These Statistics on Heart Health May Inspire You to Give Your Own Heart Some Love

February is American Heart Month—a government initiative that seeks to bring more attention to heart disease and its causes while encouraging Americans to adopt heart-healthy behaviors. In the spirit of Hearth Month, here’s the first in a series of posts dedicated to inspiring habits and activities beneficial to this vital organ.

Below, we’ll dig into some of the current stats on heart health in America to set the stage for upcoming discussions about the whys and hows of achieving optimal heart health in your own life.

Americans and Heart Disease

Preventing heart disease is perhaps the most important reason for taking cardiovascular health seriously. According to the CDC, heart disease is still the “leading cause of death for both men and women,” and, as such, is one of the biggest challenges faced by the healthcare system in the United States today—it’s also one of the biggest areas of opportunity for improving healthcare figures.

Here are some additional statistics provided by the CDC in relation to heart disease:

  • More than 600,000 people die of heart disease every year in the United States, counting for a quarter of all deaths.
  • Every year, around 750,000 Americans experience a heart attack.
  • “Heart disease is the leading cause of death for people of most ethnicities in the United States, including African Americans, Hispanics, and whites,” and “for American Indians or Alaska Natives and Asians or Pacific Islanders, heart disease is second only to cancer.”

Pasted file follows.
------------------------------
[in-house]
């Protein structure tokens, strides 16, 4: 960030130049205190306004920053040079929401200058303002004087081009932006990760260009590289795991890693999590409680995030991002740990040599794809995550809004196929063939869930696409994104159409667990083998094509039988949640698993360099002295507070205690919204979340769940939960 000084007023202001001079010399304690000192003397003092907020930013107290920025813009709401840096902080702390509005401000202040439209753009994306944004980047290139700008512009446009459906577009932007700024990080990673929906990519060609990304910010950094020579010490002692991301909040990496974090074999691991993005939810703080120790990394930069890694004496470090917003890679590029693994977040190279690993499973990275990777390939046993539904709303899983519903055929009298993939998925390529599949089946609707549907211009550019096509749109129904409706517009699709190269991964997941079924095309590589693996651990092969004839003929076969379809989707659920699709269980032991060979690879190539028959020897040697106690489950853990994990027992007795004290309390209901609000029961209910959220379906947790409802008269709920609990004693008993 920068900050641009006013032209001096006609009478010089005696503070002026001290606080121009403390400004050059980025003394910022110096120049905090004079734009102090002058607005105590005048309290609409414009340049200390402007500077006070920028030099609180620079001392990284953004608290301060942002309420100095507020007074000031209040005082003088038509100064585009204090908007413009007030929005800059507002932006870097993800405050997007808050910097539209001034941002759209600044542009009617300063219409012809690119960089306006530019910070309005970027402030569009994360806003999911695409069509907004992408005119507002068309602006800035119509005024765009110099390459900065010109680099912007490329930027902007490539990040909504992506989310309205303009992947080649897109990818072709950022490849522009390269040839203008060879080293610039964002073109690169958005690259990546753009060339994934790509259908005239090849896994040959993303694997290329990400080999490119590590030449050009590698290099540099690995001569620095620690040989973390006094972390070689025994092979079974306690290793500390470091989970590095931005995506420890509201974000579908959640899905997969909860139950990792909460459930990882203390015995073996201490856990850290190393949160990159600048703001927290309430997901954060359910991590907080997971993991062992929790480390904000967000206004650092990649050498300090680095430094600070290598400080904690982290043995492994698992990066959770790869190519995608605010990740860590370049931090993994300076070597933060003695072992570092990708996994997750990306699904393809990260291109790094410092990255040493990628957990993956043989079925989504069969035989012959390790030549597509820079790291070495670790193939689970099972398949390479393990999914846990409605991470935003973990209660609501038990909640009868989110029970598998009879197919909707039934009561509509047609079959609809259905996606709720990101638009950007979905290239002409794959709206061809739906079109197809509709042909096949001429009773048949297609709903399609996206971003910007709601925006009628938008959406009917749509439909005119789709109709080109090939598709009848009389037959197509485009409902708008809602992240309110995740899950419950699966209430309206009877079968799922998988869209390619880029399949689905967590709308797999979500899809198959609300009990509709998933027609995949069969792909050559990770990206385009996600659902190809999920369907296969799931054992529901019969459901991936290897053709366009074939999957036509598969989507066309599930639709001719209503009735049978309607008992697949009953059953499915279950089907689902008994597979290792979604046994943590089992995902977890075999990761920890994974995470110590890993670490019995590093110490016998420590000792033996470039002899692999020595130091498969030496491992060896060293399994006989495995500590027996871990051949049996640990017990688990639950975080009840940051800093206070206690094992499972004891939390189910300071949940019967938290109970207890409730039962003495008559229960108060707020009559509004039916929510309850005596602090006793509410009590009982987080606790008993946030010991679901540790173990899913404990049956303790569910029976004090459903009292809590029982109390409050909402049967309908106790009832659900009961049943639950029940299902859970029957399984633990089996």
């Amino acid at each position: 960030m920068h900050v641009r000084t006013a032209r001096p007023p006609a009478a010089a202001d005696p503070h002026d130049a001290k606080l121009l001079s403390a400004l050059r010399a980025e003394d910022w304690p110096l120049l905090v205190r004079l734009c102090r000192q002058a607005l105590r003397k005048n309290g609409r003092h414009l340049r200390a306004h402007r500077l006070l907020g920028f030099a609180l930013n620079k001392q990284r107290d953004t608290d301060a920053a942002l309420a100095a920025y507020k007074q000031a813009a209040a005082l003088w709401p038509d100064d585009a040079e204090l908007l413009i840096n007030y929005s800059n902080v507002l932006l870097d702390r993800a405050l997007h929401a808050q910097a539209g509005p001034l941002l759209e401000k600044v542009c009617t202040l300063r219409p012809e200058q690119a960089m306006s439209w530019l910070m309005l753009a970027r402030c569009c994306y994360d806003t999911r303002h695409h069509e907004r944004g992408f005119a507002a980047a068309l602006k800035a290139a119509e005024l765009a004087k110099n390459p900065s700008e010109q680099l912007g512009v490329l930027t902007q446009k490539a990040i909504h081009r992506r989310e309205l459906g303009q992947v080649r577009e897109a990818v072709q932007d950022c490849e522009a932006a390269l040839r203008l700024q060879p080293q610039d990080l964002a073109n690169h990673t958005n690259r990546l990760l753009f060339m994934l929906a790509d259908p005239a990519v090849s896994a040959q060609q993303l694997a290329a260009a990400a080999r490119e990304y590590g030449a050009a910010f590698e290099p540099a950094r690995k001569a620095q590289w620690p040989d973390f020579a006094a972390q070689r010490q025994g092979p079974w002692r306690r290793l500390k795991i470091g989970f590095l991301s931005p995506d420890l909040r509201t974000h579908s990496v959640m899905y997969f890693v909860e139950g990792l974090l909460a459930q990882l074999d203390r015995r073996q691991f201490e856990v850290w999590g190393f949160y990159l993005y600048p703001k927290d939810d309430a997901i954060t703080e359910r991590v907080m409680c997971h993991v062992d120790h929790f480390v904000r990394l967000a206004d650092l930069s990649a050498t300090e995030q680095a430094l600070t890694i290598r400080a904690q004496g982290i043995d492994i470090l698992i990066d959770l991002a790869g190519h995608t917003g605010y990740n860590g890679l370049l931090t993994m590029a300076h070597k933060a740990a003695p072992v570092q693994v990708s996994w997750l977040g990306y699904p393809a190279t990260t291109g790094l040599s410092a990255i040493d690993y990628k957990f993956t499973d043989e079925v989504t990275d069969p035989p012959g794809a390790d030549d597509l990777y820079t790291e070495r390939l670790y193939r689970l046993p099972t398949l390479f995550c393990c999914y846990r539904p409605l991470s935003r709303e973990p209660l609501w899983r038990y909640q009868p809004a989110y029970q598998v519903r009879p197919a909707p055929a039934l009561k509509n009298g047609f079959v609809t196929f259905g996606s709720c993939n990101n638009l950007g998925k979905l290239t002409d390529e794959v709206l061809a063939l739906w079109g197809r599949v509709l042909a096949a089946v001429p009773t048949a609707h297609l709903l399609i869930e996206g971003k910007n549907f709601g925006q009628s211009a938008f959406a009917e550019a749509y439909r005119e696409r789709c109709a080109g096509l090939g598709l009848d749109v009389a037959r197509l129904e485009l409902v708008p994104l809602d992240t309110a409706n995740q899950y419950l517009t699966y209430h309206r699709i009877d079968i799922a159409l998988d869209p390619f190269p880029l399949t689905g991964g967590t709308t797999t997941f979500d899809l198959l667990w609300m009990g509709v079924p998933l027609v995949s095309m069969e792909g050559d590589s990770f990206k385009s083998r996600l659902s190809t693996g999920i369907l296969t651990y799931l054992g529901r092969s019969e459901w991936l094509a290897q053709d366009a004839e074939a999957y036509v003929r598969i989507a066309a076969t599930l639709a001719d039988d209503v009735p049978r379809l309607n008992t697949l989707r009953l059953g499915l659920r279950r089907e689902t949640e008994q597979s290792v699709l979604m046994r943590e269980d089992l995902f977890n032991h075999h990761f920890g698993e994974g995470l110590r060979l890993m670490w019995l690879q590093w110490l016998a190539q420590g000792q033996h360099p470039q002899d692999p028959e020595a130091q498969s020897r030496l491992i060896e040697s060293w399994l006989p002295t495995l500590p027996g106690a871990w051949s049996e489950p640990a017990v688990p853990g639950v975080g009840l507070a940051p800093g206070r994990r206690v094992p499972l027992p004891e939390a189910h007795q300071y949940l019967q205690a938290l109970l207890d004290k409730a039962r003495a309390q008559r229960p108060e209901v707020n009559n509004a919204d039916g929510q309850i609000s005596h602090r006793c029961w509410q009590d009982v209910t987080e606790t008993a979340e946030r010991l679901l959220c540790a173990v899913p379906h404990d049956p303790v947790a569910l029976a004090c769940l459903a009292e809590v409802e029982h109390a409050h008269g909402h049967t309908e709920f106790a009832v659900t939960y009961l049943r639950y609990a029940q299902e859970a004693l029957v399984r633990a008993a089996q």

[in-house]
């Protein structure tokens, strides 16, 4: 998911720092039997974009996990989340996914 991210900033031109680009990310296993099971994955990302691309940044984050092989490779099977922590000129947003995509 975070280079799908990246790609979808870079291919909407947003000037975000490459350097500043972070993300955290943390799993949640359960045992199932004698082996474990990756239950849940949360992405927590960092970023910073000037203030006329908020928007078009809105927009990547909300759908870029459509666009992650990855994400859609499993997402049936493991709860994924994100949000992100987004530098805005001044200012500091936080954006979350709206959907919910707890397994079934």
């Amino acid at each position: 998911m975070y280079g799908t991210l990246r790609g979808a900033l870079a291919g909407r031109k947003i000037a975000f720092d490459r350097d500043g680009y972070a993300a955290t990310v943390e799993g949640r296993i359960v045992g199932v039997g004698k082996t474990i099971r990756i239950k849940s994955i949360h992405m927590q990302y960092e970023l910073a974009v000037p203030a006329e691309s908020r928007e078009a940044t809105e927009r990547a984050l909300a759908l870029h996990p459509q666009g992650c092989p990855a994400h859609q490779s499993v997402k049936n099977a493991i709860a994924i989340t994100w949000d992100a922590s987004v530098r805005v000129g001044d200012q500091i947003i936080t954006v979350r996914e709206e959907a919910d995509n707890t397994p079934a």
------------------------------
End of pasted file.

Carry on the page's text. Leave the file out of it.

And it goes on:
• Knowing the symptoms of a heart attack can save lives, and yet only 27% of respondents on a recent survey “were aware of all major symptoms and knew to call 9-1-1 when someone was having a heart attack.”
  • Three key factors that increase the risk of developing heart disease are “high blood pressure, high cholesterol, and smoking” and almost half of all Americans experience one of these three factors (other factors include diabetes, being overweight or obese, eating poorly, living a sedentary lifestyle, and drinking too much alcohol).

Heart Health and Exercise

If sedentary lifestyles are one of the biggest factors that contribute to the development of heart disease, regular physical activity is one of the best ways to reduce that risk. Below are some results from studies on how exercise benefits the cardiovascular system as summarized in a report from the Canadian Medical Association Journal: